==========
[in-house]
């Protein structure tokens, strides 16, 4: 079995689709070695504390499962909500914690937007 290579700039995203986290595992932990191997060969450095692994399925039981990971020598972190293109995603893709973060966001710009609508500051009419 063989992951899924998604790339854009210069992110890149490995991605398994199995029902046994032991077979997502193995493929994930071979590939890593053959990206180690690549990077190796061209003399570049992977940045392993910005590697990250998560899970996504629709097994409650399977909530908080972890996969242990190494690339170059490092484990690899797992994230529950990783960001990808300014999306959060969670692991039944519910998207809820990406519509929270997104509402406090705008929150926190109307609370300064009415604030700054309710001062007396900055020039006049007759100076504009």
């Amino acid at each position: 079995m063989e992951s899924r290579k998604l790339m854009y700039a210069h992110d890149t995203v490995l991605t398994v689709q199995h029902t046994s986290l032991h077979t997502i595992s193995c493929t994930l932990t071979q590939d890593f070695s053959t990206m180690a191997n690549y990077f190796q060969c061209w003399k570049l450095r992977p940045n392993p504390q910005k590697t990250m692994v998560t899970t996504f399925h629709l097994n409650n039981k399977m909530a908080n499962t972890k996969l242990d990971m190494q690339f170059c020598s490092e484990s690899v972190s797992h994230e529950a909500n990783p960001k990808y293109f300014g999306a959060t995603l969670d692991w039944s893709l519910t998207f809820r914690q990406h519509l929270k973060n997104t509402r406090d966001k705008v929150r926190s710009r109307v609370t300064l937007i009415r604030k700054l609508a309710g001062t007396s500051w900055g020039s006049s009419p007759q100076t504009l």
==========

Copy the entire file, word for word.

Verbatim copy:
[in-house]
């Protein structure tokens, strides 16, 4: 079995689709070695504390499962909500914690937007 290579700039995203986290595992932990191997060969450095692994399925039981990971020598972190293109995603893709973060966001710009609508500051009419 063989992951899924998604790339854009210069992110890149490995991605398994199995029902046994032991077979997502193995493929994930071979590939890593053959990206180690690549990077190796061209003399570049992977940045392993910005590697990250998560899970996504629709097994409650399977909530908080972890996969242990190494690339170059490092484990690899797992994230529950990783960001990808300014999306959060969670692991039944519910998207809820990406519509929270997104509402406090705008929150926190109307609370300064009415604030700054309710001062007396900055020039006049007759100076504009």
């Amino acid at each position: 079995m063989e992951s899924r290579k998604l790339m854009y700039a210069h992110d890149t995203v490995l991605t398994v689709q199995h029902t046994s986290l032991h077979t997502i595992s193995c493929t994930l932990t071979q590939d890593f070695s053959t990206m180690a191997n690549y990077f190796q060969c061209w003399k570049l450095r992977p940045n392993p504390q910005k590697t990250m692994v998560t899970t996504f399925h629709l097994n409650n039981k399977m909530a908080n499962t972890k996969l242990d990971m190494q690339f170059c020598s490092e484990s690899v972190s797992h994230e529950a909500n990783p960001k990808y293109f300014g999306a959060t995603l969670d692991w039944s893709l519910t998207f809820r914690q990406h519509l929270k973060n997104t509402r406090d966001k705008v929150r926190s710009r109307v609370t300064l937007i009415r604030k700054l609508a309710g001062t007396s500051w900055g020039s006049s009419p007759q100076t504009l």